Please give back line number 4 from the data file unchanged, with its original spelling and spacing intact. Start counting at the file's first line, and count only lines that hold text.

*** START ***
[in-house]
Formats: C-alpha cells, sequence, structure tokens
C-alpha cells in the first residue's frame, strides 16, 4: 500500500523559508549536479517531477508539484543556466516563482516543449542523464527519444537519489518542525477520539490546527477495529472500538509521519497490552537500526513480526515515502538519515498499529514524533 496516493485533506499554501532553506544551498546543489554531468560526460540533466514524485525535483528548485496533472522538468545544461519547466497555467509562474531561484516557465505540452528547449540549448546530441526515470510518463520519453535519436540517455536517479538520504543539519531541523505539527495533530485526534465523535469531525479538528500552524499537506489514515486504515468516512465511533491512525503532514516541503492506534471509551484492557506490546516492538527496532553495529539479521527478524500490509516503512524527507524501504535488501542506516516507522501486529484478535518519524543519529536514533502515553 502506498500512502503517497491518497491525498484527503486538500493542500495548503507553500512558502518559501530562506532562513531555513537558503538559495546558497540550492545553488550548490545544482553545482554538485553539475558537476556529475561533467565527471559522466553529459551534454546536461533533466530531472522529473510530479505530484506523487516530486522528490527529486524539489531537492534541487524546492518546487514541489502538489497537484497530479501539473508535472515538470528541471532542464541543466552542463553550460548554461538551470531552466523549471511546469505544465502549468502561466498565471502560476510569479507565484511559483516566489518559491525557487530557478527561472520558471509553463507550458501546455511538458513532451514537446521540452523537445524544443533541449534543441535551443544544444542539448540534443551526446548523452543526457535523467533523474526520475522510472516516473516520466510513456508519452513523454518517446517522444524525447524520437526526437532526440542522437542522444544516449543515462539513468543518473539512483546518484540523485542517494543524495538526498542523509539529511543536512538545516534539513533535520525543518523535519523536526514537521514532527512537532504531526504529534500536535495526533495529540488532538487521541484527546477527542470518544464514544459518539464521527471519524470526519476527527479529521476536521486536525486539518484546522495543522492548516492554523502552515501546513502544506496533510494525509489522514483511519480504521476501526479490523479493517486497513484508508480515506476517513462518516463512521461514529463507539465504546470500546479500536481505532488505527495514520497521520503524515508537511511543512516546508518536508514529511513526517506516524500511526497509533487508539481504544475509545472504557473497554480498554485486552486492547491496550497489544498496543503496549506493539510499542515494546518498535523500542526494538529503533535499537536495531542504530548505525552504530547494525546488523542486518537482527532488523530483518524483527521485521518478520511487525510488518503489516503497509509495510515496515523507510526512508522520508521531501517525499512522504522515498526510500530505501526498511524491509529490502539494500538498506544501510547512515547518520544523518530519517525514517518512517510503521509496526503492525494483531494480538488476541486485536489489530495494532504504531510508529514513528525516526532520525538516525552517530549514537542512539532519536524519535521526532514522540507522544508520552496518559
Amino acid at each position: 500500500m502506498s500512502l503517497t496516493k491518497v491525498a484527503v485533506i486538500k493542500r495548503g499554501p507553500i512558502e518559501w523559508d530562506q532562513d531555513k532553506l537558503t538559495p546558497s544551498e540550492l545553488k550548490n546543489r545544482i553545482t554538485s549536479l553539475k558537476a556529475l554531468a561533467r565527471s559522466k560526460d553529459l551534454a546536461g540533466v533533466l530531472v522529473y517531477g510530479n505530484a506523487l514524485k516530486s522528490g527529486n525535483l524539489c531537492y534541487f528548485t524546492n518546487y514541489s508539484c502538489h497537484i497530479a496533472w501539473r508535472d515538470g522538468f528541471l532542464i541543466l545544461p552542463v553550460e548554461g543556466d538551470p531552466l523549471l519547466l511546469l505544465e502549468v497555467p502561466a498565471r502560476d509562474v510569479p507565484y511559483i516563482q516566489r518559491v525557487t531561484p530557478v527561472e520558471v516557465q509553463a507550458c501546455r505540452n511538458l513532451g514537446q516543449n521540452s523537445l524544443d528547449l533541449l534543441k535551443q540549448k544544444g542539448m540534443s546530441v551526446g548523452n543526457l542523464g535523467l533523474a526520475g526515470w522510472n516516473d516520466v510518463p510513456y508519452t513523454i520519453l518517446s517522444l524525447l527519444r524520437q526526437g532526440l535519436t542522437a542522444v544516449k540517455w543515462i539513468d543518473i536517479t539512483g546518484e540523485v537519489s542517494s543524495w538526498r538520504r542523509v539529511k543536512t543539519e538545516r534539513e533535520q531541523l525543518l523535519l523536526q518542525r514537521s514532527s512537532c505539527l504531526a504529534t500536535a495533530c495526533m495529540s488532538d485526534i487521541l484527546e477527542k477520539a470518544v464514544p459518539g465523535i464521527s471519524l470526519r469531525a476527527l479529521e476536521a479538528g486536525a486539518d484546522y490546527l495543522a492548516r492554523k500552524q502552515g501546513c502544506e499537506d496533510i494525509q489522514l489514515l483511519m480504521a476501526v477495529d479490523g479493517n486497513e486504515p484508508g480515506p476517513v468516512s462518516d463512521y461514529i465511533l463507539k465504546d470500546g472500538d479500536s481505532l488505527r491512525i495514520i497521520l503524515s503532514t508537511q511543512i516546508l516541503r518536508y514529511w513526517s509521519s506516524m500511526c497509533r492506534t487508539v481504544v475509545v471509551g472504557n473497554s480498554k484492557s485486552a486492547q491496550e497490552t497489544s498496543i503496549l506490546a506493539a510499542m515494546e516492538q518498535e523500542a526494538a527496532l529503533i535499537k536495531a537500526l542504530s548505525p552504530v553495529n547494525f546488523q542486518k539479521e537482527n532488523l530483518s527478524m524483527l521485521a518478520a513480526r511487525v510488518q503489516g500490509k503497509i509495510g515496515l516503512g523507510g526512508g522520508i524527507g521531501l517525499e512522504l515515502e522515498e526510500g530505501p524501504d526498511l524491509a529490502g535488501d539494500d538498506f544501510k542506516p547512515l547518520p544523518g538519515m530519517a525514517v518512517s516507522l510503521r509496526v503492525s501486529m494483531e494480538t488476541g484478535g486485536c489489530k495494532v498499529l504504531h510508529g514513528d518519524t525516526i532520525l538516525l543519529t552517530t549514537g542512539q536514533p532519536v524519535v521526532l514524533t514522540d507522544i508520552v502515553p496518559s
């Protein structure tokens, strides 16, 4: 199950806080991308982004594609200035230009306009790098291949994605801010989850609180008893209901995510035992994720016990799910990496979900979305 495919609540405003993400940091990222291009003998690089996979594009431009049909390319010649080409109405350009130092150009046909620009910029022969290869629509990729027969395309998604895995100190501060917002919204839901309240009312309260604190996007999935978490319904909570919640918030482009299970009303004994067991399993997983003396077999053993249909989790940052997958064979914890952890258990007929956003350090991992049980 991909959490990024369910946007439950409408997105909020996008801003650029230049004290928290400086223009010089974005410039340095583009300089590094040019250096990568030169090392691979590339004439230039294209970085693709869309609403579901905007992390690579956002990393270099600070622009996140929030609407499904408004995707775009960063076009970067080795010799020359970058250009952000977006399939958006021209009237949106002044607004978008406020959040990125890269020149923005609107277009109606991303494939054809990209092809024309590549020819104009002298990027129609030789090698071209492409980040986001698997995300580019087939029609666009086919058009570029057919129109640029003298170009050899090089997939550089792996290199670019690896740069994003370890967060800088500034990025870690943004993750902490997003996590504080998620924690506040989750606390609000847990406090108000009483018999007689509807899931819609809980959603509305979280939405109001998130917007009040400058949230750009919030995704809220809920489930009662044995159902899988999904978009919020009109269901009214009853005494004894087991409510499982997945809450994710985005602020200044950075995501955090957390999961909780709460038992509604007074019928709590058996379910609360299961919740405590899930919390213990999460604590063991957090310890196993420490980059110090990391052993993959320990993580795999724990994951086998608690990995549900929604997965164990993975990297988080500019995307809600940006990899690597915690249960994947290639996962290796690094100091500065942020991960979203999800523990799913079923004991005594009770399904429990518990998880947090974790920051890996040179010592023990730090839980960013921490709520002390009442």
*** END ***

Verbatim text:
Amino acid at each position: 500500500m502506498s500512502l503517497t496516493k491518497v491525498a484527503v485533506i486538500k493542500r495548503g499554501p507553500i512558502e518559501w523559508d530562506q532562513d531555513k532553506l537558503t538559495p546558497s544551498e540550492l545553488k550548490n546543489r545544482i553545482t554538485s549536479l553539475k558537476a556529475l554531468a561533467r565527471s559522466k560526460d553529459l551534454a546536461g540533466v533533466l530531472v522529473y517531477g510530479n505530484a506523487l514524485k516530486s522528490g527529486n525535483l524539489c531537492y534541487f528548485t524546492n518546487y514541489s508539484c502538489h497537484i497530479a496533472w501539473r508535472d515538470g522538468f528541471l532542464i541543466l545544461p552542463v553550460e548554461g543556466d538551470p531552466l523549471l519547466l511546469l505544465e502549468v497555467p502561466a498565471r502560476d509562474v510569479p507565484y511559483i516563482q516566489r518559491v525557487t531561484p530557478v527561472e520558471v516557465q509553463a507550458c501546455r505540452n511538458l513532451g514537446q516543449n521540452s523537445l524544443d528547449l533541449l534543441k535551443q540549448k544544444g542539448m540534443s546530441v551526446g548523452n543526457l542523464g535523467l533523474a526520475g526515470w522510472n516516473d516520466v510518463p510513456y508519452t513523454i520519453l518517446s517522444l524525447l527519444r524520437q526526437g532526440l535519436t542522437a542522444v544516449k540517455w543515462i539513468d543518473i536517479t539512483g546518484e540523485v537519489s542517494s543524495w538526498r538520504r542523509v539529511k543536512t543539519e538545516r534539513e533535520q531541523l525543518l523535519l523536526q518542525r514537521s514532527s512537532c505539527l504531526a504529534t500536535a495533530c495526533m495529540s488532538d485526534i487521541l484527546e477527542k477520539a470518544v464514544p459518539g465523535i464521527s471519524l470526519r469531525a476527527l479529521e476536521a479538528g486536525a486539518d484546522y490546527l495543522a492548516r492554523k500552524q502552515g501546513c502544506e499537506d496533510i494525509q489522514l489514515l483511519m480504521a476501526v477495529d479490523g479493517n486497513e486504515p484508508g480515506p476517513v468516512s462518516d463512521y461514529i465511533l463507539k465504546d470500546g472500538d479500536s481505532l488505527r491512525i495514520i497521520l503524515s503532514t508537511q511543512i516546508l516541503r518536508y514529511w513526517s509521519s506516524m500511526c497509533r492506534t487508539v481504544v475509545v471509551g472504557n473497554s480498554k484492557s485486552a486492547q491496550e497490552t497489544s498496543i503496549l506490546a506493539a510499542m515494546e516492538q518498535e523500542a526494538a527496532l529503533i535499537k536495531a537500526l542504530s548505525p552504530v553495529n547494525f546488523q542486518k539479521e537482527n532488523l530483518s527478524m524483527l521485521a518478520a513480526r511487525v510488518q503489516g500490509k503497509i509495510g515496515l516503512g523507510g526512508g522520508i524527507g521531501l517525499e512522504l515515502e522515498e526510500g530505501p524501504d526498511l524491509a529490502g535488501d539494500d538498506f544501510k542506516p547512515l547518520p544523518g538519515m530519517a525514517v518512517s516507522l510503521r509496526v503492525s501486529m494483531e494480538t488476541g484478535g486485536c489489530k495494532v498499529l504504531h510508529g514513528d518519524t525516526i532520525l538516525l543519529t552517530t549514537g542512539q536514533p532519536v524519535v521526532l514524533t514522540d507522544i508520552v502515553p496518559s